Thus, can we be "good jurors" in today's day and age? Are we able to decide cases based solely on evidence admitted into court, regardless of what we may have seen or heard about a case from local and sometimes national or even international news media? Often times being fed dramatized information from the day of the crime, which happened long before trial was scheduled? Moreover, do we all still agree that it truly is “Better that 10 guilty men go free than to convict a single innocent man” or has it become too easy to ignore the reality of wrongful conviction; as long as it isn't happening to our own neighbors?

The Innocence Project has now had some 100 death sentences overturned based upon post-conviction evidence. According to their study of the first 70 cases reversed:

• Over 30 of them involved prosecutorial misconduct.
• Over 30 of them involved police misconduct which led to wrongful convictions.
• Approximately 15 of them involved false witness testimony.
• 34% of the police misconduct cases involved suppression of exculpatory evidence.
• 11% involved outright evidence fabrication.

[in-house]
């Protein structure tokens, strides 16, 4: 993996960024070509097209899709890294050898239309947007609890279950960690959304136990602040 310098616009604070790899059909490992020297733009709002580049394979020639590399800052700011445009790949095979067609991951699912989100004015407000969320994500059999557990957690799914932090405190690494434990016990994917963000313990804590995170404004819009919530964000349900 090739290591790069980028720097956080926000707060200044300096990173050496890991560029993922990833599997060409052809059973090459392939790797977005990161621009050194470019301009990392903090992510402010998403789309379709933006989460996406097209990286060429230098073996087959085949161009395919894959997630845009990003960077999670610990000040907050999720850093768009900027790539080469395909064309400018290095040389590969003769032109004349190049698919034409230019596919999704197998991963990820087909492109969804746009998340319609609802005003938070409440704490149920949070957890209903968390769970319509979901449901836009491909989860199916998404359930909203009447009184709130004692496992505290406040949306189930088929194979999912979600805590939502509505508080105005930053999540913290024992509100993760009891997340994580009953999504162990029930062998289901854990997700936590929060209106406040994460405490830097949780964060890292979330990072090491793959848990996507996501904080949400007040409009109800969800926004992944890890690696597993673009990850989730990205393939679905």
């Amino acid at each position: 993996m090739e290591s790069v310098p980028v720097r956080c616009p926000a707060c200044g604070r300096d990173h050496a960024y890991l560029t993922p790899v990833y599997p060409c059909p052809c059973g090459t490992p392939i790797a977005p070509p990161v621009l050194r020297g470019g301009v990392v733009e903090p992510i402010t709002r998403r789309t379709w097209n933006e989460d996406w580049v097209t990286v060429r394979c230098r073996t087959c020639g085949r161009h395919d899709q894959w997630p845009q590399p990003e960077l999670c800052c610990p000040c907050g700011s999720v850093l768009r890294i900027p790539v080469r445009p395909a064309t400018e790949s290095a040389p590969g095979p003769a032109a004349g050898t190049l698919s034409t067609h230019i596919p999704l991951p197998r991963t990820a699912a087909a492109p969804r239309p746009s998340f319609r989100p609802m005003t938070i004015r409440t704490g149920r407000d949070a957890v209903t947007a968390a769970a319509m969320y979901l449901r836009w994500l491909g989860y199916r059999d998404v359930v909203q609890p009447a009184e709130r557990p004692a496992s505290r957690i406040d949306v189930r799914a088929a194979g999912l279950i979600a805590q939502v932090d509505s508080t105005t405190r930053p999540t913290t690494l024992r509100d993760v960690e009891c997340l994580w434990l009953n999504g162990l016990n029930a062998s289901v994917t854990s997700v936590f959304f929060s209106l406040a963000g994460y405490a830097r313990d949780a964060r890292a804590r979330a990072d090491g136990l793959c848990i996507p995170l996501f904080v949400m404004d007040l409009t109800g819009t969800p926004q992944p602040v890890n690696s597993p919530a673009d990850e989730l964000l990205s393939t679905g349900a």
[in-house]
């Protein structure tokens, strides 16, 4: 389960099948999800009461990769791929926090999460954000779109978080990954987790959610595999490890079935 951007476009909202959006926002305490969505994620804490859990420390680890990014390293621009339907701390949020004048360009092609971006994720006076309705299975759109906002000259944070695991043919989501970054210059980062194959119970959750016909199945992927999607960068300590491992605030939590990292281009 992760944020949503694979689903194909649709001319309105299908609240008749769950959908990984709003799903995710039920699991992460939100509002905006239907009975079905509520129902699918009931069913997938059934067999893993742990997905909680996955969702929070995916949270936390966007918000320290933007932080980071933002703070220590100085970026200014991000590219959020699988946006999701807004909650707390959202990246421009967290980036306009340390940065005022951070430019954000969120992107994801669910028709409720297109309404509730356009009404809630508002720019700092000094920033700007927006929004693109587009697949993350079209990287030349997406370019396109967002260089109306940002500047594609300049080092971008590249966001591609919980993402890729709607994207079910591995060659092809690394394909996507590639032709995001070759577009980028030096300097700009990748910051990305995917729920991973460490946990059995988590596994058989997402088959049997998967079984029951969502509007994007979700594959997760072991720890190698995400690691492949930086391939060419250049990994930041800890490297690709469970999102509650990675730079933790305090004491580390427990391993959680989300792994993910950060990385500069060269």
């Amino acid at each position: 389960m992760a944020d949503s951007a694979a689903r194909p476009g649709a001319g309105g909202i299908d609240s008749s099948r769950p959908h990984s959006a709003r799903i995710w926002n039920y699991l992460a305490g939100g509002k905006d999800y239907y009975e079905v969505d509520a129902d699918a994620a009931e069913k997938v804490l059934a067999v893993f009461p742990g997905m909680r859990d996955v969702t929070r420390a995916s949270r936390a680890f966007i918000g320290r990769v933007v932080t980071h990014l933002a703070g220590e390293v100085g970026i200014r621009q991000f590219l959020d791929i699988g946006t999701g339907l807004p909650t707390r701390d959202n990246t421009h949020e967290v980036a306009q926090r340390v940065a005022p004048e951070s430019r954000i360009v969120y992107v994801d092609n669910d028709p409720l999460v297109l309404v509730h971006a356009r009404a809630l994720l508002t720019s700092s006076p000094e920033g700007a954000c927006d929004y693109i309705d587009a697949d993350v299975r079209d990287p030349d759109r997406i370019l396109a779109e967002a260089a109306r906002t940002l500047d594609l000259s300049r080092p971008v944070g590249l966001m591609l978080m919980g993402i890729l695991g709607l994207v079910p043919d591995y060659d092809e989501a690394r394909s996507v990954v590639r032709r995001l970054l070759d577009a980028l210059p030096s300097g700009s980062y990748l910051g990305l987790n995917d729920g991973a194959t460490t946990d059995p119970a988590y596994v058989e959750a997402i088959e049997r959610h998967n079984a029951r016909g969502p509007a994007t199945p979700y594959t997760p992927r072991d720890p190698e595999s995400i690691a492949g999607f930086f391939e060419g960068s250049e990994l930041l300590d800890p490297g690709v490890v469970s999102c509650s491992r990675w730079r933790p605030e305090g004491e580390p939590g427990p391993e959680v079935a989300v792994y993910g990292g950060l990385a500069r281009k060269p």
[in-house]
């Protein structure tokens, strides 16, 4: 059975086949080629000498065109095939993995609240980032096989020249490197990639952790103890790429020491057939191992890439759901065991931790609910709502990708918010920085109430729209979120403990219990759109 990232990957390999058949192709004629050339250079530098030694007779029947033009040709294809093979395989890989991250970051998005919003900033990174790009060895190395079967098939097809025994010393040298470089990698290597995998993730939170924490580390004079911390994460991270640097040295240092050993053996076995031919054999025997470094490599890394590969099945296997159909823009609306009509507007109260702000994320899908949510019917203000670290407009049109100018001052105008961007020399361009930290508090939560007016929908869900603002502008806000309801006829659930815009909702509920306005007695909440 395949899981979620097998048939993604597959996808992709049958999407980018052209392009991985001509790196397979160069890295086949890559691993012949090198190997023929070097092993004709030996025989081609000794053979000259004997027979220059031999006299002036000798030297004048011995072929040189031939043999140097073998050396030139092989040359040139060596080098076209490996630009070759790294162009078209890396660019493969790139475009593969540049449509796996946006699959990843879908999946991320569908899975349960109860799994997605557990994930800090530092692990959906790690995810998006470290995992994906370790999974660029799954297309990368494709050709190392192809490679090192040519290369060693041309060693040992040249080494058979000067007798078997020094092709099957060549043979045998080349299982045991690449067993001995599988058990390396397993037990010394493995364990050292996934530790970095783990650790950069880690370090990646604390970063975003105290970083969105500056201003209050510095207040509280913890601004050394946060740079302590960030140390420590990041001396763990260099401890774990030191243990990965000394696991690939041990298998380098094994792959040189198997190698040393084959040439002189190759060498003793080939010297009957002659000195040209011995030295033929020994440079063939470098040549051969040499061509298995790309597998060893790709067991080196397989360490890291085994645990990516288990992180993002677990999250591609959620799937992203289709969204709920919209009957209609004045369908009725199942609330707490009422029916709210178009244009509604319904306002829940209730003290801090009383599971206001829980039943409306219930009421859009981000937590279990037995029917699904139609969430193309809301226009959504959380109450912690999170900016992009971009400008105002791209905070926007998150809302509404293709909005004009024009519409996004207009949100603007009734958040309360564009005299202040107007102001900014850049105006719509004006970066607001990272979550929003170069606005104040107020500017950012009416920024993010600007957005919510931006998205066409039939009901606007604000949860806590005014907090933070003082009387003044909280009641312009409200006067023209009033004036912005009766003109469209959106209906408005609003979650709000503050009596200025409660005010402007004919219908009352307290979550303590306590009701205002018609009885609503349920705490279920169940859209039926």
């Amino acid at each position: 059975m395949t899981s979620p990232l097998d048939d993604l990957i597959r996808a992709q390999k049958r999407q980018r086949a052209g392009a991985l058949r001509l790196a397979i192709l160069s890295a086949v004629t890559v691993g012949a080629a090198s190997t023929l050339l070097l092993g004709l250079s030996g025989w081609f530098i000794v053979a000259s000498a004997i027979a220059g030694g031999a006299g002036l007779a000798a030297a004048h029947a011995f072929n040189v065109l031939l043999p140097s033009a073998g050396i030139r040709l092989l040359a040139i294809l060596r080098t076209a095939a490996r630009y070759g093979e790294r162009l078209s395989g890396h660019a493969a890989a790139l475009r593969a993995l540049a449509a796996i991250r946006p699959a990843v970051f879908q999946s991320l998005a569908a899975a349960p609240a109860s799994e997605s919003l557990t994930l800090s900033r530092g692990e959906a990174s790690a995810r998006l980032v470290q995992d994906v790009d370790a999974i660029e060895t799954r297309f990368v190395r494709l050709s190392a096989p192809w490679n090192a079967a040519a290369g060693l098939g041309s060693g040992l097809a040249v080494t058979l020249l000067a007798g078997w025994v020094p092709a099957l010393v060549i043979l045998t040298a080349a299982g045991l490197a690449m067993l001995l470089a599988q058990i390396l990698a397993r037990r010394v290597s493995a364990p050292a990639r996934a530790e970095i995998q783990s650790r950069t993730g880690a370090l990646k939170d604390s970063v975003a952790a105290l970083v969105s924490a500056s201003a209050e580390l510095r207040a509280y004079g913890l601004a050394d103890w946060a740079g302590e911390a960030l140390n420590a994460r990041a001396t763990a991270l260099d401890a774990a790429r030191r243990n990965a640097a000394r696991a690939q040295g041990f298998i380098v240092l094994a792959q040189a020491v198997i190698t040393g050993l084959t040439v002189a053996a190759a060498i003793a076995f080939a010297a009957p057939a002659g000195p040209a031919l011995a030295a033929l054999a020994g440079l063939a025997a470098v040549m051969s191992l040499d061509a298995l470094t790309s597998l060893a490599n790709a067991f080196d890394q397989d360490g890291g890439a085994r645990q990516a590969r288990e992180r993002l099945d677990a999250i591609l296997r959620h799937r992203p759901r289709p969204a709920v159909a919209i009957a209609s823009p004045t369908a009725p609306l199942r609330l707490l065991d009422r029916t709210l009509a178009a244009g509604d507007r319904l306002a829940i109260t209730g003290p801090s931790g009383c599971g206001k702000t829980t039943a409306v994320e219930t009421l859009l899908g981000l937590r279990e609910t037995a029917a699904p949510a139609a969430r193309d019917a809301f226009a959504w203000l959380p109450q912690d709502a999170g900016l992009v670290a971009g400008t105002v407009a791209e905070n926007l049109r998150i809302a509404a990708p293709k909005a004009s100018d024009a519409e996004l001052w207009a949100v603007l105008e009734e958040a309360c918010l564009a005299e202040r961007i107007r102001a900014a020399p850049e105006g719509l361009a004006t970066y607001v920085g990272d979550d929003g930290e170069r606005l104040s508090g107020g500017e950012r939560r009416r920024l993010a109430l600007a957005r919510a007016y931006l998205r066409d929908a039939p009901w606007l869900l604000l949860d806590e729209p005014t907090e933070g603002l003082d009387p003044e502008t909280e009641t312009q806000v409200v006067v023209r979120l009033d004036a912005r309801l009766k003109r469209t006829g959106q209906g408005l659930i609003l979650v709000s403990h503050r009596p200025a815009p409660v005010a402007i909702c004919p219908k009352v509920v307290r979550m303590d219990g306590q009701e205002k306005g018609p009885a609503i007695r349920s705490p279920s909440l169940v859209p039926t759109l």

• 37% of the prosecutorial misconduct cases involved concealing exculpatory evidence.
• 25% involved knowing use of false testimony.

Keep in mind; these statistics involve Death Penalty cases wherein the State sought to literally kill the innocent person who happened to be in the wrong place at the wrong time.

How many of those 100 innocent, wrongly accused citizens were convicted in the media before jury selection ever began in their trial? How many were wholly deprived of their Constitutional Presumption of Innocence? If we allow ourselves to make watershed decisions far "upstream" about whom is and is not deserving of the protections afforded by our Constitution, our entire system of justice becomes a hollow shell with a predetermined outcome.

I recently had the privilege of meeting
Dennis Fritz at local book club meeting to discuss his book “Journey Toward Justice.”
Dennis was charged along with Ronald Williamson for the murder in Ada Oklahoma that prompted John Grisham to write “The Innocent Man.” In Dennis’ book, he describes in a way that only first-hand experience allows what it was like to be accused, arrested, tried, convicted and imprisoned for 11 years for a crime he did not commit. The fact that OUR esteemed system of “justice” is responsible for what happened to this innocent man is chilling. We all need to remember that our system of justice is what truly separates us from all other civilized nations. The way we as a community treat those accused of crimes defines us as a nation. We must treat those accused of heinous crime with blind and impartial fairness as much for them as we do for our own integrity.

Sources:FindLaw KnowledgeBase